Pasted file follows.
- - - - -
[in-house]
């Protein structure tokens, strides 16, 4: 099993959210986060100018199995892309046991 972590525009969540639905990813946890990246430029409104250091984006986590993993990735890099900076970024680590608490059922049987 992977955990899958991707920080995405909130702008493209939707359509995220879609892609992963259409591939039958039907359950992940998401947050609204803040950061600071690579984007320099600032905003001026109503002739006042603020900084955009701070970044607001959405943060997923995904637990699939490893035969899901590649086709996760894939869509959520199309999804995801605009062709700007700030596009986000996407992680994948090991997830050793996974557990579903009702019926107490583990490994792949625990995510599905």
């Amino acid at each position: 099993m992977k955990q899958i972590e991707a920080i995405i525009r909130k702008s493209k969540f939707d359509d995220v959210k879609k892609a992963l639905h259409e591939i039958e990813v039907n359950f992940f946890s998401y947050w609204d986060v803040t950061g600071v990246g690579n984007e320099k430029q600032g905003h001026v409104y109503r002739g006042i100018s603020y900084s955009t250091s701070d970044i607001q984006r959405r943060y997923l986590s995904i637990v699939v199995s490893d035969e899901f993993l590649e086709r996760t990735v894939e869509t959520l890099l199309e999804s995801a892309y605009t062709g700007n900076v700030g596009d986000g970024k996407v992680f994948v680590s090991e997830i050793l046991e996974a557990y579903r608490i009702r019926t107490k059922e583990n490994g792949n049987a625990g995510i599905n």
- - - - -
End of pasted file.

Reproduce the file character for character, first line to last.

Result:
[in-house]
């Protein structure tokens, strides 16, 4: 099993959210986060100018199995892309046991 972590525009969540639905990813946890990246430029409104250091984006986590993993990735890099900076970024680590608490059922049987 992977955990899958991707920080995405909130702008493209939707359509995220879609892609992963259409591939039958039907359950992940998401947050609204803040950061600071690579984007320099600032905003001026109503002739006042603020900084955009701070970044607001959405943060997923995904637990699939490893035969899901590649086709996760894939869509959520199309999804995801605009062709700007700030596009986000996407992680994948090991997830050793996974557990579903009702019926107490583990490994792949625990995510599905």
């Amino acid at each position: 099993m992977k955990q899958i972590e991707a920080i995405i525009r909130k702008s493209k969540f939707d359509d995220v959210k879609k892609a992963l639905h259409e591939i039958e990813v039907n359950f992940f946890s998401y947050w609204d986060v803040t950061g600071v990246g690579n984007e320099k430029q600032g905003h001026v409104y109503r002739g006042i100018s603020y900084s955009t250091s701070d970044i607001q984006r959405r943060y997923l986590s995904i637990v699939v199995s490893d035969e899901f993993l590649e086709r996760t990735v894939e869509t959520l890099l199309e999804s995801a892309y605009t062709g700007n900076v700030g596009d986000g970024k996407v992680f994948v680590s090991e997830i050793l046991e996974a557990y579903r608490i009702r019926t107490k059922e583990n490994g792949n049987a625990g995510i599905n």